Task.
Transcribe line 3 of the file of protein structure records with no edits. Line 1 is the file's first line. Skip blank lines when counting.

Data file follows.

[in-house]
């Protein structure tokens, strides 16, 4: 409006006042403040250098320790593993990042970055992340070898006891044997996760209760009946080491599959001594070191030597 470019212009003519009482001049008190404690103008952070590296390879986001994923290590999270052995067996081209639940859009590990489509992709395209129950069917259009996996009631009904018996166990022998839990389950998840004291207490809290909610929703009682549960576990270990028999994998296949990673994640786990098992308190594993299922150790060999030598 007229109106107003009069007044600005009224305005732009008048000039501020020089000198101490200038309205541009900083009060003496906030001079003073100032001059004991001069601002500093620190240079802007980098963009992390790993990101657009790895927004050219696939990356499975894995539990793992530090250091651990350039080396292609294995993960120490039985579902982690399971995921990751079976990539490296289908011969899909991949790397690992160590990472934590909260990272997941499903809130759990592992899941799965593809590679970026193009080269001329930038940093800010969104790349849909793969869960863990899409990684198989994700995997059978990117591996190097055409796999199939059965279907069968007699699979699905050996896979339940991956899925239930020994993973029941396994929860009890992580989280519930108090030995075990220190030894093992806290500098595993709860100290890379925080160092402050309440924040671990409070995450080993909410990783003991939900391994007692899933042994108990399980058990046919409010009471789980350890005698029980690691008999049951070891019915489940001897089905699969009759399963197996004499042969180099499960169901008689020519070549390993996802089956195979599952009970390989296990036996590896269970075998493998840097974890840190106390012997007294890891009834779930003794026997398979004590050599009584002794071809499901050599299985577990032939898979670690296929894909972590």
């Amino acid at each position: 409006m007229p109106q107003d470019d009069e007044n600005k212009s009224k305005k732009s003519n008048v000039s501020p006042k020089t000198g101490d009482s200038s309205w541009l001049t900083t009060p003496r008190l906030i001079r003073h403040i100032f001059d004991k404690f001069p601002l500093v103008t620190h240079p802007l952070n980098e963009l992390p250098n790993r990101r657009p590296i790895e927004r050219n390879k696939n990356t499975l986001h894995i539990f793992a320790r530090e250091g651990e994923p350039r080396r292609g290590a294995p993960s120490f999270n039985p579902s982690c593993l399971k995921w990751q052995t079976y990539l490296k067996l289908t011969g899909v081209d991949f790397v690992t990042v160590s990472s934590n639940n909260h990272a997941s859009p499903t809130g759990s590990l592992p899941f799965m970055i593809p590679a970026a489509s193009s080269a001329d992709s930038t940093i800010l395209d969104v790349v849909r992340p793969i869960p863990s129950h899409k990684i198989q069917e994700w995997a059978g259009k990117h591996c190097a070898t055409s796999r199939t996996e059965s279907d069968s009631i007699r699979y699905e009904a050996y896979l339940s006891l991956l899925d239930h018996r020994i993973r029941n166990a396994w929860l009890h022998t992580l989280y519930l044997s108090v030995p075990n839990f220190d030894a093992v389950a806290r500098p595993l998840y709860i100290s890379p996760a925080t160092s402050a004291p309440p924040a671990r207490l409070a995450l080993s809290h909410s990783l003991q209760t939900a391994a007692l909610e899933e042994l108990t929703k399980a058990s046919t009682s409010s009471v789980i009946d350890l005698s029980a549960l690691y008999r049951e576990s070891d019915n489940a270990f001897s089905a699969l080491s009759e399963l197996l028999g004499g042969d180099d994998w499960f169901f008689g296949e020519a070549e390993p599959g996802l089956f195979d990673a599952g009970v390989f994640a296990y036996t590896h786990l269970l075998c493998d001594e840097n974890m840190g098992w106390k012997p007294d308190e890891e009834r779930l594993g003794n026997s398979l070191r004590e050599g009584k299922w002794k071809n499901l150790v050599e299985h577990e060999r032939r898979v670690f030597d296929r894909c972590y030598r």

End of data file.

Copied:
């Amino acid at each position: 409006m007229p109106q107003d470019d009069e007044n600005k212009s009224k305005k732009s003519n008048v000039s501020p006042k020089t000198g101490d009482s200038s309205w541009l001049t900083t009060p003496r008190l906030i001079r003073h403040i100032f001059d004991k404690f001069p601002l500093v103008t620190h240079p802007l952070n980098e963009l992390p250098n790993r990101r657009p590296i790895e927004r050219n390879k696939n990356t499975l986001h894995i539990f793992a320790r530090e250091g651990e994923p350039r080396r292609g290590a294995p993960s120490f999270n039985p579902s982690c593993l399971k995921w990751q052995t079976y990539l490296k067996l289908t011969g899909v081209d991949f790397v690992t990042v160590s990472s934590n639940n909260h990272a997941s859009p499903t809130g759990s590990l592992p899941f799965m970055i593809p590679a970026a489509s193009s080269a001329d992709s930038t940093i800010l395209d969104v790349v849909r992340p793969i869960p863990s129950h899409k990684i198989q069917e994700w995997a059978g259009k990117h591996c190097a070898t055409s796999r199939t996996e059965s279907d069968s009631i007699r699979y699905e009904a050996y896979l339940s006891l991956l899925d239930h018996r020994i993973r029941n166990a396994w929860l009890h022998t992580l989280y519930l044997s108090v030995p075990n839990f220190d030894a093992v389950a806290r500098p595993l998840y709860i100290s890379p996760a925080t160092s402050a004291p309440p924040a671990r207490l409070a995450l080993s809290h909410s990783l003991q209760t939900a391994a007692l909610e899933e042994l108990t929703k399980a058990s046919t009682s409010s009471v789980i009946d350890l005698s029980a549960l690691y008999r049951e576990s070891d019915n489940a270990f001897s089905a699969l080491s009759e399963l197996l028999g004499g042969d180099d994998w499960f169901f008689g296949e020519a070549e390993p599959g996802l089956f195979d990673a599952g009970v390989f994640a296990y036996t590896h786990l269970l075998c493998d001594e840097n974890m840190g098992w106390k012997p007294d308190e890891e009834r779930l594993g003794n026997s398979l070191r004590e050599g009584k299922w002794k071809n499901l150790v050599e299985h577990e060999r032939r898979v670690f030597d296929r894909c972590y030598r």